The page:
Journals from Hong Kong Baptist University
2011-09-30 Hong Kong Report 2
A powerful level-8 typhoon just swept past Hong Kong yesterday (September 29) and all the classes were cancelled. Suddenly, Hong Kong, one of the most vibrant cities, was almost dead; most of the public transportation stopped running and all the street markets and malls were closed. The city became deadly quiet, and I surprisingly could see more classmates and floor-mates around the residence halls area. Interestingly, the atmosphere reminds me of the life back in McMinnville, where the town is usually quiet and peaceful and people will not travel too far during the weekdays. On the contrary, the life in Hong Kong in general is all about time and efficiency. The biggest cultural shock that I have experienced so far is the sense of time in Hong Kong. When I walk on the street, every single person is either jogging or running. Similarly, the university students at HKBU are also trying to run ahead of time: students on average go to bed at around 3 and 4 o’clock, it is very common to see a group of dancers practice in the lounge room at 2 in the morning, and the dorm sometimes has events starting at midnight. Likewise, it is rare to see groups of students sitting in the cafeteria and chat for hours, like we always do at Linfield; instead people in Hong Kong often grab the food and finish the meal as soon as possible. Indeed, I am shocked and amazed by their energy level as well as the pace of life in Hong Kong.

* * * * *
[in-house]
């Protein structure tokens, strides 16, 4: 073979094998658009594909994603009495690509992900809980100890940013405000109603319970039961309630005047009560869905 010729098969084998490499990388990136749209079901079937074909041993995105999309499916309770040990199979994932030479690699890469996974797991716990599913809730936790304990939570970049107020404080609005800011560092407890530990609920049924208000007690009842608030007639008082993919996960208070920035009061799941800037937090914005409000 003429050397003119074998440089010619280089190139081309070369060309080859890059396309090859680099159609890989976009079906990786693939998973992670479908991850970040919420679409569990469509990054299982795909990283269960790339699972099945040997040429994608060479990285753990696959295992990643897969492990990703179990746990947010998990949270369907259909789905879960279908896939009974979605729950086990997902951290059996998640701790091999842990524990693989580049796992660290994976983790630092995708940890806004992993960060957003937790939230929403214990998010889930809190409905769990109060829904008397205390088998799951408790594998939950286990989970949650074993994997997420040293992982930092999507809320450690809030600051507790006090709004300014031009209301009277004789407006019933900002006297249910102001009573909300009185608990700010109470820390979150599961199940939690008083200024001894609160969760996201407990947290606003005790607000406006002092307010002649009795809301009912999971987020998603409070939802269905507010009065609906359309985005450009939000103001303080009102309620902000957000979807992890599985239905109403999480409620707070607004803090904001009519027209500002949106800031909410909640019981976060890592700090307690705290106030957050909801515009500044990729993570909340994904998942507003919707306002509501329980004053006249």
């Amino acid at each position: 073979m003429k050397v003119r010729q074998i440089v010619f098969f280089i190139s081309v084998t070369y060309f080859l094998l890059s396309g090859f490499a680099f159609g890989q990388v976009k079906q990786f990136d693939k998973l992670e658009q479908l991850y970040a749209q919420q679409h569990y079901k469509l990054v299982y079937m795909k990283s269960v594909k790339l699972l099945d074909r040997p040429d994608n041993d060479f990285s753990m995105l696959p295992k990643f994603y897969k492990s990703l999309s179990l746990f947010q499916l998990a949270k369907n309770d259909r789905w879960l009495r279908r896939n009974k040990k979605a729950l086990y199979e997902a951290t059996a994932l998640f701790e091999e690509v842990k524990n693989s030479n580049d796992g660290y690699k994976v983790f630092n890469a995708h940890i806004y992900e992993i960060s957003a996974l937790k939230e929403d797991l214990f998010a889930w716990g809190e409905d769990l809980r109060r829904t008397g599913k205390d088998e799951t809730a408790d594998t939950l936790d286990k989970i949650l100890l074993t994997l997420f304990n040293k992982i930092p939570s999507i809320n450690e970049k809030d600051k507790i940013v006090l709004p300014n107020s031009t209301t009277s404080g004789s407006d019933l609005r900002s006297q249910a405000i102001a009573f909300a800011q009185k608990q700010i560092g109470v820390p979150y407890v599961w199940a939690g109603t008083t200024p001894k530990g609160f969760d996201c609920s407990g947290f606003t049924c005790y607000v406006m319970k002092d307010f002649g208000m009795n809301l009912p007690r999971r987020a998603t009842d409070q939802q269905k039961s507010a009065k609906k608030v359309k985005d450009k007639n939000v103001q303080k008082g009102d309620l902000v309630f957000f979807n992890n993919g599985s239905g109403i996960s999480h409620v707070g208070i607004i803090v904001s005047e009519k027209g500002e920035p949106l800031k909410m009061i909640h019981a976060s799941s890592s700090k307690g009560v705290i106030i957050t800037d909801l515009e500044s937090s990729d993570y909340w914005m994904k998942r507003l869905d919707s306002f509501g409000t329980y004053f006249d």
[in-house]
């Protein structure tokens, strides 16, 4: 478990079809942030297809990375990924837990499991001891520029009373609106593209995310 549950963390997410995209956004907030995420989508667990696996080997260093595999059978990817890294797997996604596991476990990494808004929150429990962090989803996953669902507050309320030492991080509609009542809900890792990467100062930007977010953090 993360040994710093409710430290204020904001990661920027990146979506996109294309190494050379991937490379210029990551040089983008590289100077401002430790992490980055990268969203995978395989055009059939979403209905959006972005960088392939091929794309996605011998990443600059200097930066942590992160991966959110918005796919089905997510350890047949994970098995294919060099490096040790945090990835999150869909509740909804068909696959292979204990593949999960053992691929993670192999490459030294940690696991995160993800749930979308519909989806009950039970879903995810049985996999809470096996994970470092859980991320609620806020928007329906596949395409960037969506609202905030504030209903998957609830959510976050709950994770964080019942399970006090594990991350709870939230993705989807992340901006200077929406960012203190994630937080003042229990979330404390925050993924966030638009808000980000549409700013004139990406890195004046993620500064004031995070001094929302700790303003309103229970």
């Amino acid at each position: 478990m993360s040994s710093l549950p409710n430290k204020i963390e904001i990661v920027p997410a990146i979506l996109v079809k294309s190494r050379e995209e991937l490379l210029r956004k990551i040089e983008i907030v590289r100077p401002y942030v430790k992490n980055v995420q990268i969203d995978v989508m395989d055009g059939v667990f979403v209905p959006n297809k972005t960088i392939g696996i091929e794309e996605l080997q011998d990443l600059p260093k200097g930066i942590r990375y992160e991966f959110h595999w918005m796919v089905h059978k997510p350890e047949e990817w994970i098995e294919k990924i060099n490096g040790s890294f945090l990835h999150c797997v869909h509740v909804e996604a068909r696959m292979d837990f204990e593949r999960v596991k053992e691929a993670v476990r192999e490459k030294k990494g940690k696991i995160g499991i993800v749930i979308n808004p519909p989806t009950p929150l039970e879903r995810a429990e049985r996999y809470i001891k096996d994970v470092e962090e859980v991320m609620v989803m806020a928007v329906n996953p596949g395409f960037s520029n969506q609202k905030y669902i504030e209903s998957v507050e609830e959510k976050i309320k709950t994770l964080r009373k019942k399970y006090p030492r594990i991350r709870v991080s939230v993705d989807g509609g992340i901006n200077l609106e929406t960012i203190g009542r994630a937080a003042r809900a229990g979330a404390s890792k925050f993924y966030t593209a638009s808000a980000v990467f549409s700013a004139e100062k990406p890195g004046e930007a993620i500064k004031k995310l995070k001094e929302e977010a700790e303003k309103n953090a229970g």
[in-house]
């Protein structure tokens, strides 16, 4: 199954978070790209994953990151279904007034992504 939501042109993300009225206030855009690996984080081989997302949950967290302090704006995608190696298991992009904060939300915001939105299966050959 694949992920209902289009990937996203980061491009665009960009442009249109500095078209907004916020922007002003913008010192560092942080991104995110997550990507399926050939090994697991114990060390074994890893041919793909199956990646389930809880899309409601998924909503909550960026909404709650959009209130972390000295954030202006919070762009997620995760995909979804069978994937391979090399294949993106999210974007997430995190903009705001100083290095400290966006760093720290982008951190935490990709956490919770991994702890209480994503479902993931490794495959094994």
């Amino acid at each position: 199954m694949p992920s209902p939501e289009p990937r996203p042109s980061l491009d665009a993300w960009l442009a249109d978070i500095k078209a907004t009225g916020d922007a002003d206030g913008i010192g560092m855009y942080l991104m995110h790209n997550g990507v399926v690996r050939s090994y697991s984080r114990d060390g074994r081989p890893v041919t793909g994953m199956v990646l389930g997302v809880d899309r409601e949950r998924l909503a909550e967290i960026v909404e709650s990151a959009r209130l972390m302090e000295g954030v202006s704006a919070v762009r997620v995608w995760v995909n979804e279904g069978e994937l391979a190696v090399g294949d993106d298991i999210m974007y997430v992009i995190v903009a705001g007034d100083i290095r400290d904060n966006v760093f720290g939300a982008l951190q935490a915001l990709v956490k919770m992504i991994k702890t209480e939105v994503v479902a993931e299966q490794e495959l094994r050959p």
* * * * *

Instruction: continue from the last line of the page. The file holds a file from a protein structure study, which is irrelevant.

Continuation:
Comparing the life in college and university is quite different, namely Linfield vs. HKBU. For instance, it takes me about five minutes to go to classes from my room at Linfield; at HKBU, it usually takes about 20 to 25 minutes by walking to the other campus and takes about an hour by MTR to the Art campus here. Besides, the curriculum at HKBU is distinctive; all of my classes here are 3 hours long but we only meet once or twice a week. There is usually no homework except few readings; hence a larger percentage of the final grade depends on the scores from quizzes and tests. Last but not least, professors tend to emphasize more on group work rather than individual’s, such as group presentations and in- and out-of-class group discussions. I suppose this might be a Chinese way of teaching the importance of “other” and the interconnected nature of the web of self. In all, the experience of studying abroad in Hong Kong helps me learn how to live and enjoy my life outside of a college/university “bubble” as a adult in the world.
By Moni Tang